The severing of JPMorgan Chase & Co. and Starbucks Inc.’s cobranded Duetto credit card relationship is one of the strongest signals to date of the new pressure card issuers face in the increasingly constrained credit card industry.

But Michael Auriemma, president of Auriemma Consulting Group, tells PaymentsSource the split between two of the most-recognized U.S. brands is not necessarily a harbinger of the end of certain popular reward card programs. More likely, the Chase-Starbucks program, introduced in October 2003, no longer fit the goals of both companies as their business models shift under new economic pressures, he says.

“With the economic downturn and new card-industry regulations, issuers are facing new pressures to hit certain (profit) targets with their cobranded card programs, and apparently they were unable to make the elements of this deal work,” Auriemma says. “Chase is fully supporting its other rewards program and has enriched many of them. But it’s probably taking a close look at its cobranded partnerships to make sure they are all serving their best interests. For the ones that survive it will come down to the economic cost to the issuer, how much loyalty is being generated and the demographic groups they want to pursue.”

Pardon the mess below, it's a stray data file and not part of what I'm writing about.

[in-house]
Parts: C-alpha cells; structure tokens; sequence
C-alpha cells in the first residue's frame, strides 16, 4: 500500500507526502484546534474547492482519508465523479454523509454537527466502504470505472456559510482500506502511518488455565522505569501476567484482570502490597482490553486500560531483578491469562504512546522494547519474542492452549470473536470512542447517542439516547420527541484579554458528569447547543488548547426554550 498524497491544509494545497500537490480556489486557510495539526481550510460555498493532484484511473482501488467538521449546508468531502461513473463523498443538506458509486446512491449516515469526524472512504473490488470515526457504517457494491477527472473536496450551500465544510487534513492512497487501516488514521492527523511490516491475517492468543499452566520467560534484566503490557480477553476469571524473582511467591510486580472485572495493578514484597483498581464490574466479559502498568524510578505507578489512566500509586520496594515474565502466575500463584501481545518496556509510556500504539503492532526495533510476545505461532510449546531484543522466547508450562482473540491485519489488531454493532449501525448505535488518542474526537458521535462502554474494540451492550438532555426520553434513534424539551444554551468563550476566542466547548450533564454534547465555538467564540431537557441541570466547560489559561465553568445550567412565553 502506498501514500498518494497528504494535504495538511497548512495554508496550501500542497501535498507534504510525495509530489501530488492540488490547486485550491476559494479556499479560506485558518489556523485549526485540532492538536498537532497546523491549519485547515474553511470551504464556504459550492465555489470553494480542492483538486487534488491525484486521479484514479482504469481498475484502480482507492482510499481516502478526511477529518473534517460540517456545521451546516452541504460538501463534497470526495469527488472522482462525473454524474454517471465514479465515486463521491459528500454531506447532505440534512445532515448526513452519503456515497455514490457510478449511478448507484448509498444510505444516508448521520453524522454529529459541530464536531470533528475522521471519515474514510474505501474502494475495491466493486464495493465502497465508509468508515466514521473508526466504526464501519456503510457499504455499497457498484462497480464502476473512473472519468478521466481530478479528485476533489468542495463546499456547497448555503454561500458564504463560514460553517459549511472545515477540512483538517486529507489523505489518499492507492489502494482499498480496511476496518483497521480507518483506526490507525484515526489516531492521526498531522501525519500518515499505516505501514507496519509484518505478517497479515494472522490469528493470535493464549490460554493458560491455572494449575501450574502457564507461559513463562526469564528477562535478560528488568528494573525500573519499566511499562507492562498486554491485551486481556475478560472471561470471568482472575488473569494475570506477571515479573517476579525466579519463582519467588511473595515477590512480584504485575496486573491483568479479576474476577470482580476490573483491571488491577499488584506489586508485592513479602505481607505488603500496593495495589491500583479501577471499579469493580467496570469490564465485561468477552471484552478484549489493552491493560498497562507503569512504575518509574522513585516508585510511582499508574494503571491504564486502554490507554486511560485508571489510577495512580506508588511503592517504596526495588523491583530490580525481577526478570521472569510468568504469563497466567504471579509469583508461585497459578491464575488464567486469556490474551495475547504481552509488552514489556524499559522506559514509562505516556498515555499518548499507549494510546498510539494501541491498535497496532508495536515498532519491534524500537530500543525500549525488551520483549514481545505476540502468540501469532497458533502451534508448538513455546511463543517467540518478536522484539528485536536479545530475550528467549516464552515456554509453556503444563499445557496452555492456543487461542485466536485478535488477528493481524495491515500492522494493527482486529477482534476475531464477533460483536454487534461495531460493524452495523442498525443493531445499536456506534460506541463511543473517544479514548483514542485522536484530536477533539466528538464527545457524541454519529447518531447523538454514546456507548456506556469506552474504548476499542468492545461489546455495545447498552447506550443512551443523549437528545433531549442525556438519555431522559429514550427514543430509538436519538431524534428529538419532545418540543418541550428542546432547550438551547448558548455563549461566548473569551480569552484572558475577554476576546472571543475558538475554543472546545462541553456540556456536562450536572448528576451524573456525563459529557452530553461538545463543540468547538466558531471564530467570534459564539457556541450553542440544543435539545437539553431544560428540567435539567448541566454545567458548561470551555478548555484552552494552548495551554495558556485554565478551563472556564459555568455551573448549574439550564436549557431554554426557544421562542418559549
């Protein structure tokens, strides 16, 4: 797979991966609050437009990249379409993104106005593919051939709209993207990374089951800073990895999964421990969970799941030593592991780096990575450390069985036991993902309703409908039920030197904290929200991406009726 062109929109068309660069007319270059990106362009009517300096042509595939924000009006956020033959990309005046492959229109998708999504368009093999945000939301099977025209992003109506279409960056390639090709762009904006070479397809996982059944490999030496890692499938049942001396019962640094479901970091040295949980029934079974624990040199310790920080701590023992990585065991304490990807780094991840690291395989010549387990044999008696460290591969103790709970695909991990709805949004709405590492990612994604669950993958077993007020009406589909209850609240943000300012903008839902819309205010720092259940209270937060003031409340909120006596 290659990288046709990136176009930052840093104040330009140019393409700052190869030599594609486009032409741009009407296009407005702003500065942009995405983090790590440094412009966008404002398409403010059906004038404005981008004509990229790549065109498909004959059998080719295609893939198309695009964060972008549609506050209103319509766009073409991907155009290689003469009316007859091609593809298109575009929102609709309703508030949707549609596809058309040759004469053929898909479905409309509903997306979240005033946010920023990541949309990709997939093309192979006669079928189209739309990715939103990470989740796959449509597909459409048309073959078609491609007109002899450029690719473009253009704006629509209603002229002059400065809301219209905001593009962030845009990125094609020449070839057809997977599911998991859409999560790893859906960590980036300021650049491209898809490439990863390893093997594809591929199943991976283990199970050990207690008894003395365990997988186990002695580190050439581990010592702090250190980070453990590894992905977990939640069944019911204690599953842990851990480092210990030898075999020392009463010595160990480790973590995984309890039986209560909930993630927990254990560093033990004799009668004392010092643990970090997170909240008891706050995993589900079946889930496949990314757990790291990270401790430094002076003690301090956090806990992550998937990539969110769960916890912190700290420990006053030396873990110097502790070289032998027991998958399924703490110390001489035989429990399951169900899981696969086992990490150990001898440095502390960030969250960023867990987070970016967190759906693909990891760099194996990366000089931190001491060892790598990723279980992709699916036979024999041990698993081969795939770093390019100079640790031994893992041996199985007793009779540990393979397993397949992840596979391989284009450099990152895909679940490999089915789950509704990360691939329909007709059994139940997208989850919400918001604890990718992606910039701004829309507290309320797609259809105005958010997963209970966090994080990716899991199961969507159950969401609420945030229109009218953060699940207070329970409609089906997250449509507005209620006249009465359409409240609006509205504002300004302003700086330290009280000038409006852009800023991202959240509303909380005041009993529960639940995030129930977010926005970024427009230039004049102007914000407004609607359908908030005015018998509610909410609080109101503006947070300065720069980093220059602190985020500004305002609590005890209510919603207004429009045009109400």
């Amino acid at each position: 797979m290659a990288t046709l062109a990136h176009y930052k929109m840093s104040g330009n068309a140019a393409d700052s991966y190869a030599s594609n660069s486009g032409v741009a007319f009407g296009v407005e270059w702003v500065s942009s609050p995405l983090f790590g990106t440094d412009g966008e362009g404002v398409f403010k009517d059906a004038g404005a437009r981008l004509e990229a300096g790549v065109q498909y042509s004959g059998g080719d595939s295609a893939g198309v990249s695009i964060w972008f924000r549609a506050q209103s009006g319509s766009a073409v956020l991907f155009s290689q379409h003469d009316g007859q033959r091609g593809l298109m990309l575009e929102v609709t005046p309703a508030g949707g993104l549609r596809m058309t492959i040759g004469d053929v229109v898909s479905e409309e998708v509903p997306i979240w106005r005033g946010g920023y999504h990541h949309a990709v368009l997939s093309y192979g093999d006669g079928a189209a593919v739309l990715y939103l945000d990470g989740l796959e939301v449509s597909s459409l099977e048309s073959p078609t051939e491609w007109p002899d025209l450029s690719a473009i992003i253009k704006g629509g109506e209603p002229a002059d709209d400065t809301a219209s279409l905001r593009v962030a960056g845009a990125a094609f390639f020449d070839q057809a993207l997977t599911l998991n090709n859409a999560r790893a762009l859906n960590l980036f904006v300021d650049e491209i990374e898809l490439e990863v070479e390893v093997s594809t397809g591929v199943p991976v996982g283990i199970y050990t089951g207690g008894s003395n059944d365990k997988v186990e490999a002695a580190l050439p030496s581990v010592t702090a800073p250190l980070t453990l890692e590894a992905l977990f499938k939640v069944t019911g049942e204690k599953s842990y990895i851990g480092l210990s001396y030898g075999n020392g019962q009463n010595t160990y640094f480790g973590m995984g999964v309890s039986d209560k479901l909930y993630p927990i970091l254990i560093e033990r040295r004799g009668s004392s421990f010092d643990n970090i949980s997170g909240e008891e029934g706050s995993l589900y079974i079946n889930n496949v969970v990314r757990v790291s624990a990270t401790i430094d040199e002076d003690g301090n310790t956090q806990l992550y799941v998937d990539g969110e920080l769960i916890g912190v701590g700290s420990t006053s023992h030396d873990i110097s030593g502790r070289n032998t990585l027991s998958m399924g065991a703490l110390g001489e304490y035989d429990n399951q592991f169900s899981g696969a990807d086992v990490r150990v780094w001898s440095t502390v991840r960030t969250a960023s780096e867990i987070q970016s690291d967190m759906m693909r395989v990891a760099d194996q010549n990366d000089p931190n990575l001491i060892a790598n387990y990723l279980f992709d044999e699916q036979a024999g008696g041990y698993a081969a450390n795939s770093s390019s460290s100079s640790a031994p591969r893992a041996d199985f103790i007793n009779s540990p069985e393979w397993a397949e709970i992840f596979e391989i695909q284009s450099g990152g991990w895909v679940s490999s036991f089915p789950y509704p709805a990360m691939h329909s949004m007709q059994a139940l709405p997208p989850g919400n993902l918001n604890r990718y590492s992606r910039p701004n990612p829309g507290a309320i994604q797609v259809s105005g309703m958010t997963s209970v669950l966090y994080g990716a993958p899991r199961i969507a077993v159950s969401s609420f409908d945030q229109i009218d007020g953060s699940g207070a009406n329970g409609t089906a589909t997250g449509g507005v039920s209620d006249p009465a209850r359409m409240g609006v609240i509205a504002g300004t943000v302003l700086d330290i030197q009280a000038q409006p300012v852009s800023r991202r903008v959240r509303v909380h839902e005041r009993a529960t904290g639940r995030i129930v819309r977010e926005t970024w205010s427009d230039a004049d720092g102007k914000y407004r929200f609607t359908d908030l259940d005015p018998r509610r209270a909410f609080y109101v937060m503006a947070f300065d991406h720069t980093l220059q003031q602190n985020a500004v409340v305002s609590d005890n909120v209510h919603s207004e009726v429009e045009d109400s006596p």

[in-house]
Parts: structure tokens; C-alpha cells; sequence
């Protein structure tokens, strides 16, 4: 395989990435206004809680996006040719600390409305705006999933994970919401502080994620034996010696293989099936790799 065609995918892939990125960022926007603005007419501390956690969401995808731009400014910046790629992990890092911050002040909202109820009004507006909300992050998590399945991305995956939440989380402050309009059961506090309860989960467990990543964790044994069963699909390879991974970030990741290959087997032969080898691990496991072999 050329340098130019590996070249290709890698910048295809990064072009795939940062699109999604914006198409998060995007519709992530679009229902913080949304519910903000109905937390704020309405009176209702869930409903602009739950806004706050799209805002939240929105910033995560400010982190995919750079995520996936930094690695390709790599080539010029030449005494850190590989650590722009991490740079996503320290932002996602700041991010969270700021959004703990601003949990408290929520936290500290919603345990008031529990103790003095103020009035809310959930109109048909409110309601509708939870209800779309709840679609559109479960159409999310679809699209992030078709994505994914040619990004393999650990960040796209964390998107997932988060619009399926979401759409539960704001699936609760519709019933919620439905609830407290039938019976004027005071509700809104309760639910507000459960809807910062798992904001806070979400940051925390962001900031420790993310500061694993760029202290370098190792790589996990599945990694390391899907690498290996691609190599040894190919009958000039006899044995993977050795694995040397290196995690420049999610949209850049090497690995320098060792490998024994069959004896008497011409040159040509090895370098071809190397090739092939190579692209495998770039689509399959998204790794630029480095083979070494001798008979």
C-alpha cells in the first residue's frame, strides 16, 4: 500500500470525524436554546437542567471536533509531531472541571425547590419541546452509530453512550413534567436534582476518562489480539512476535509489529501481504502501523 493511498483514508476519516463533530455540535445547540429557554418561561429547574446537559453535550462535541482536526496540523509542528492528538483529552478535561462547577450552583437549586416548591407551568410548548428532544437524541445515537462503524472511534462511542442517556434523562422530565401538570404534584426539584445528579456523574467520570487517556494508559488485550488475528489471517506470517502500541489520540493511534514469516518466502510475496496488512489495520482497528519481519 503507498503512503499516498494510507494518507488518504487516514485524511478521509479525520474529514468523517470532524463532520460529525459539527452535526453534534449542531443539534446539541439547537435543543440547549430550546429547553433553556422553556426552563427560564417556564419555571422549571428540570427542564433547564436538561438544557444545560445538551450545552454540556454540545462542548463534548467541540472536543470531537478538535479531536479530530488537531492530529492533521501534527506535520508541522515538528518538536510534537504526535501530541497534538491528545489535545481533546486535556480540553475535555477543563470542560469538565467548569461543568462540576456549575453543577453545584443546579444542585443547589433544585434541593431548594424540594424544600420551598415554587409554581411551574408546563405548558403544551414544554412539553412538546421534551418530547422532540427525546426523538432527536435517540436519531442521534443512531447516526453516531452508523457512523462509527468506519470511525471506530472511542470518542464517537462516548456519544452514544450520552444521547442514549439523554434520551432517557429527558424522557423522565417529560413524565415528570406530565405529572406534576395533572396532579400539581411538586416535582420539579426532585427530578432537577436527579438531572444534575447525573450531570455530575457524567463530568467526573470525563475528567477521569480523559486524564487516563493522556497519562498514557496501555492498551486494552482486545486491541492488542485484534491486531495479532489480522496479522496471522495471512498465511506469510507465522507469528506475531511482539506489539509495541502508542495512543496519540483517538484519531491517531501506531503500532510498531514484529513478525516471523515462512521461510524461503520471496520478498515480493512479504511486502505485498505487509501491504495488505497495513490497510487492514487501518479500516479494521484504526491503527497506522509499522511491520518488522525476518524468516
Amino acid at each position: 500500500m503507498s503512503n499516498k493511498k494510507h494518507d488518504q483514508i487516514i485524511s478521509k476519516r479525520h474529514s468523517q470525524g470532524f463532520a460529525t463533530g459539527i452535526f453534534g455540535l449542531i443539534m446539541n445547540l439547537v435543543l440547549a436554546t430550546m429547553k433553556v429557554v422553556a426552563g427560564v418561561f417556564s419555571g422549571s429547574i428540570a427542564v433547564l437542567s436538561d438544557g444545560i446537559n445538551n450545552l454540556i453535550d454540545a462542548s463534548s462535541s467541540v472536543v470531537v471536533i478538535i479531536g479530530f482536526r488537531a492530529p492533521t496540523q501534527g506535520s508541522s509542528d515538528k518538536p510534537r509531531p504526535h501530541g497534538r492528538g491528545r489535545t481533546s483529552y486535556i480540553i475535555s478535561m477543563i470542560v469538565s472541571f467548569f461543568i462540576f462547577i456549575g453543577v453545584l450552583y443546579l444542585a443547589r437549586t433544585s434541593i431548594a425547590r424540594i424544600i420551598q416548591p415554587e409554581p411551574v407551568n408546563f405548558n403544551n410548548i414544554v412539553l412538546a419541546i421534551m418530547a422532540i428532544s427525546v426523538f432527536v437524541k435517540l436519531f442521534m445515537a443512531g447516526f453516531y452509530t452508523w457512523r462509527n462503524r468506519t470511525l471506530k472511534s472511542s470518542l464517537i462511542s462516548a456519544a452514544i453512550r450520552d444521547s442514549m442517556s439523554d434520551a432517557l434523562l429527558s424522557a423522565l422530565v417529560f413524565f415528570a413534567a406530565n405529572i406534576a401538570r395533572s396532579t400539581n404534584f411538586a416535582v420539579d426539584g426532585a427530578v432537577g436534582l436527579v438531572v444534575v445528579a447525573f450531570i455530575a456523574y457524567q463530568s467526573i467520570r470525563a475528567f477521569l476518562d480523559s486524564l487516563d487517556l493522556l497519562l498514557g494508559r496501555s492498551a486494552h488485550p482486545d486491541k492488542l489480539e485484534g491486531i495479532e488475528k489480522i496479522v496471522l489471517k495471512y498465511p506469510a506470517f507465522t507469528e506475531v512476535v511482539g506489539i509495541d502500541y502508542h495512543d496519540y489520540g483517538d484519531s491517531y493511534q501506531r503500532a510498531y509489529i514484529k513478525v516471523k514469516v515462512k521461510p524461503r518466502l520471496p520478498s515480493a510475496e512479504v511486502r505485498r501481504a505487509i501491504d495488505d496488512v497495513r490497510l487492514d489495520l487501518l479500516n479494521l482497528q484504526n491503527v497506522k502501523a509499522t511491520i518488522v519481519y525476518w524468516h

Chase this week is mailing letters to its Starbucks Card Duetto Visa cardholders informing them that the partnership between Chase and Starbucks is ending. Customers no longer can earn points toward Starbucks merchandise after March 31, and cardholders automatically will be switched to another no-annual-fee Chase credit card rewards program. New cards will arrive by April.

Some Duetto cardholders will receive the Chase Freedom card; others will receive the Chase Sapphire card.

The move was “a mutual decision by both parties not to renew the credit card relationship,” says a Chase spokesperson. Starbucks could not be reached for comment.

The Duetto card is unusual in that it has a dual-purse function, enabling cardholders to use the card as a credit card and also as a stored-value card for Starbucks points redeemable for Starbucks purchases at the point of sale.

Brian Riley, research director with TowerGroup, says the companies’ move is not a surprise, given the complexity of the Duetto card. Royal Bank of Canada continues to issue a Starbucks cobranded card in Canada, he notes. Royal Bank officials could not be reached for comment.

“Chase is not backing away from rewards programs, but it is moving things around to suit its strategic goals,” Riley says. “One new twist is Chase’s heavy emphasis of its own brand in all its advertising and marketing, including for cobranded cards.”

 Starbucks recently reintroduced its Gold Card loyalty program, which was not tied to the Duetto card. And Starbucks last fall began testing a bar code mobile-payments system with mFoundry Inc. (see story)  http://www.paymentssource.com/news/starbucks-test-mfoundry-system-mobile-pay-boost-2701121-1.html

Business Week named the Duetto card to its Best Products list the year it was introduced because of its instant popularity. Nearly 28,000 customers preregistered for the card on the Starbucks Web site when it initially was announced.

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